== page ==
Everything You Need to Know to Stay Healthy This Flu Season
Autumn kicks off the start of the holiday season, but it also (unfortunately) brings the start of the flu season. Around 5 to 20 percent of the U.S. population contracts the flu each year, according to the Centers for Disease Control and Prevention (CDC).
Additionally, around 100,000 Americans are hospitalized, and 36,000 die each year of complications from the flu. That being said, here's everything you need to know to keep your family healthy this season.
The Influenza Virus
Commonly known to many as the flu, the influenza virus is an infectious disease with mild to severe symptoms. Three common types of influenza can infect humans: Type A, Type B, and Type C. Typically, flu season runs from October through March.
How You Can Contract the Flu
The influenza virus can be transmitted through the air in droplets when an infected individual coughs, sneezes, or talks. Coming in direct contact with someone who has the flu, or an object that has germs on it (such as a telephone or door handle), is another surefire way to risk contracting the flu.
Common Flu Symptoms
The most common symptoms of influenza include:
Typically, flu symptoms begin two days after an infected person contracts the virus, usually lasting about a week.
How Can I Prevent the Flu?
The best way to prevent the flu is by receiving a flu shot, annually, to protect yourself. When you receive a flu shot, your body builds antibodies to defend you against that particular strain. However, new strains of the flu are discovered every year, which is why patients are advised to continue getting a flu shot each year to protect against new strains.
In addition to the flu shot, here are some other ways to ward off the flu this season:
Wash your hands frequently with hot, soapy water.
Exercise to boost your immune system.
Avoid touching your face in public or with unwashed hands.
Eat a healthy diet full of fruits, vegetables, vitamins, and grains.
Should I Get the Flu Vaccine?
The flu vaccine is not 100% effective, but it is still your best defense against the flu.
The only time you should not get the flu shot is if you have had a bad reaction to it before, are currently ill, or have an egg allergy. If you are not sure, talk to your doctor.
Can I Get the Flu from the Shot?
It takes about two weeks to develop immunity after being vaccinated, and it's possible to get the flu during this time. Others believe that the flu shot can make you sick, but this is another fallacy. The flu shot contains ‘inactivated’ strains of the virus, and cannot make you ill.
It's possible to get sick from an influenza strain not included in the vaccine. In either case, the flu vaccine will lower the severity of your symptoms. The CDC reports the flu vaccine historically has reduced the risk of influenza by 40-60%. That adds up to millions of people every season who are protected by the flu vaccine.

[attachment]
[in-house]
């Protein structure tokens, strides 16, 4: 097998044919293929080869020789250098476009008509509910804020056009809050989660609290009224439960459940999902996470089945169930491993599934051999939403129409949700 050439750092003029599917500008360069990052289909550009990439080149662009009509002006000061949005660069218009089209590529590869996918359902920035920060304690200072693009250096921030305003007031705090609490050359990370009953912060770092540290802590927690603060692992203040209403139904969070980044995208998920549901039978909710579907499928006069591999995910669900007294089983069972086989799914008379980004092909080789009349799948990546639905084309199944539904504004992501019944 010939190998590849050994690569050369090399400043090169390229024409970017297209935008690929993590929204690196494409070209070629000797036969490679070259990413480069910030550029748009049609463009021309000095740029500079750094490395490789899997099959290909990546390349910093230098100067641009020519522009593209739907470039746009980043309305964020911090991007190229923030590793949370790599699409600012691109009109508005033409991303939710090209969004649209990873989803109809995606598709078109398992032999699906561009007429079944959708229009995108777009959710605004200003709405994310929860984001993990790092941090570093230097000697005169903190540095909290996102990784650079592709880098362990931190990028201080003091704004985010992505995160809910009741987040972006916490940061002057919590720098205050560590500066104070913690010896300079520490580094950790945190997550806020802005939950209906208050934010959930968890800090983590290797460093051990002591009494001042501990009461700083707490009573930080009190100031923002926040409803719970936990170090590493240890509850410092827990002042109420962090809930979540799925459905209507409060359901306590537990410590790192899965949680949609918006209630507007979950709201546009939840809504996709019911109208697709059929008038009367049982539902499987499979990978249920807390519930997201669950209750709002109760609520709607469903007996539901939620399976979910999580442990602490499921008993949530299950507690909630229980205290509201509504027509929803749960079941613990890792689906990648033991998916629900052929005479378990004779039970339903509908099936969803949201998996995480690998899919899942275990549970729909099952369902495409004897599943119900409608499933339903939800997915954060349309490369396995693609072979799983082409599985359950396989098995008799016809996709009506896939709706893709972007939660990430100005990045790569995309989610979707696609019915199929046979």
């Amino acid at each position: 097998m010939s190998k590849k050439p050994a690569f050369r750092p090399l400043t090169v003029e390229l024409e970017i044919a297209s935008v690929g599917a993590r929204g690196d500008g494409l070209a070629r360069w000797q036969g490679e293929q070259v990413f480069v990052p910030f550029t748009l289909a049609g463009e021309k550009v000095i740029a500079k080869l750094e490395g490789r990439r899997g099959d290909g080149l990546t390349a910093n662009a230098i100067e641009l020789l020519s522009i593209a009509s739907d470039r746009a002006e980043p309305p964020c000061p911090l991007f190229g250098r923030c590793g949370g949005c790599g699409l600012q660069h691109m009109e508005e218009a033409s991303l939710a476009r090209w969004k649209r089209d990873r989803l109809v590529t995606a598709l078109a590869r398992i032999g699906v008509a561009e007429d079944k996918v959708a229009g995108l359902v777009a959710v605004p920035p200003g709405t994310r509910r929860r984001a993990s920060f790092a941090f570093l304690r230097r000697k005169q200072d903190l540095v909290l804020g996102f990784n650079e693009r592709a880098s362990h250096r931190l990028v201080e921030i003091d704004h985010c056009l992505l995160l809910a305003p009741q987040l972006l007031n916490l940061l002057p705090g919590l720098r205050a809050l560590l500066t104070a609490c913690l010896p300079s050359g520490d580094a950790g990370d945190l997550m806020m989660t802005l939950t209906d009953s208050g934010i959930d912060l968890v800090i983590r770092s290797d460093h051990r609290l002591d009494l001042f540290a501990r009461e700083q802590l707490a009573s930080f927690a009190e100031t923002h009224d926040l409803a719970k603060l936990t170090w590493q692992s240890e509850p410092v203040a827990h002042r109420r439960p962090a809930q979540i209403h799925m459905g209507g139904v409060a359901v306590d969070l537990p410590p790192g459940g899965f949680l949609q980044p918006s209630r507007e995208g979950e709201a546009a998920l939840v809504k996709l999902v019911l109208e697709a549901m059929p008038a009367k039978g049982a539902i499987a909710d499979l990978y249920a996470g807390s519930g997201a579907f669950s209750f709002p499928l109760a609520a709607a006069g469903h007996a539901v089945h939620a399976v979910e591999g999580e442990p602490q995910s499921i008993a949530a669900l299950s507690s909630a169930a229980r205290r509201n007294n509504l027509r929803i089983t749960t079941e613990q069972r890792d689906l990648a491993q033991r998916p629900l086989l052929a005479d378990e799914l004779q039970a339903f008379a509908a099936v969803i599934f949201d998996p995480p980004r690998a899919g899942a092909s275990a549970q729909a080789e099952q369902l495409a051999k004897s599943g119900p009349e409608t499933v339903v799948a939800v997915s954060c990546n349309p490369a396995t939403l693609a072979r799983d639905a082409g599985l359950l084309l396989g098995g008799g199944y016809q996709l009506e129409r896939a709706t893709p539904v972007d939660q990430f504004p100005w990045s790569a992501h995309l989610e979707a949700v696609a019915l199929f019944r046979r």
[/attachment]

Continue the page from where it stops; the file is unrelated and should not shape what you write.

How to Treat the Flu
For most people, the flu will resolve on its own in 2 to 10 days. The best recipe for treating the flu is plenty of rest and fluids. If you have a fever, you should stay home from work, school, or other activities until 24 hours your last temperature over 99°F.
It’s been assumed that the best way to treat the flu is with an antibiotic, but this is false. As the flu is a virus and not a bacterial infection, an antibiotic cannot treat the flu. In some cases, your doctor may prescribe you with antiviral medicine, but typically a fever reducer and pain reliever (i.e., ibuprofen) are recommended.
Many patients believe treating the flu is just like treating a stomach virus. However, the influenza virus can have serious complications. People at a higher risk of developing complications include:
Children under 5, especially those under a year old
Adults over 65
Residents of long-term care facilities
People with compromised/weak immune systems or chronic illnesses
While not common, patients with the flu have also developed secondary conditions such as pneumonia, which can be life-threatening. If you experience any of these symptoms, it’s best to seek medical attention immediately:
Shortness of breath
High fever and a rash
Get Your Annual Flu Shot at Urgentology Care
Protect your family from the flu this season by visiting our staff at Urgentology Care today for a flu shot. Your shot will be covered under in-network insurance or $35 with self-pay. Call (817) 799-7273 or contact us online to schedule vaccination(s) for yourself or your child.
If you do believe you’ve contracted the flu, trying to self-diagnose is never easy. We encourage you to get checked if you have any symptoms of a cold, flu, or strep throat. Our team at Urgentology Care will ensure you get an accurate diagnosis and the appropriate treatment for your illness. Stop in today for a walk-in appointment.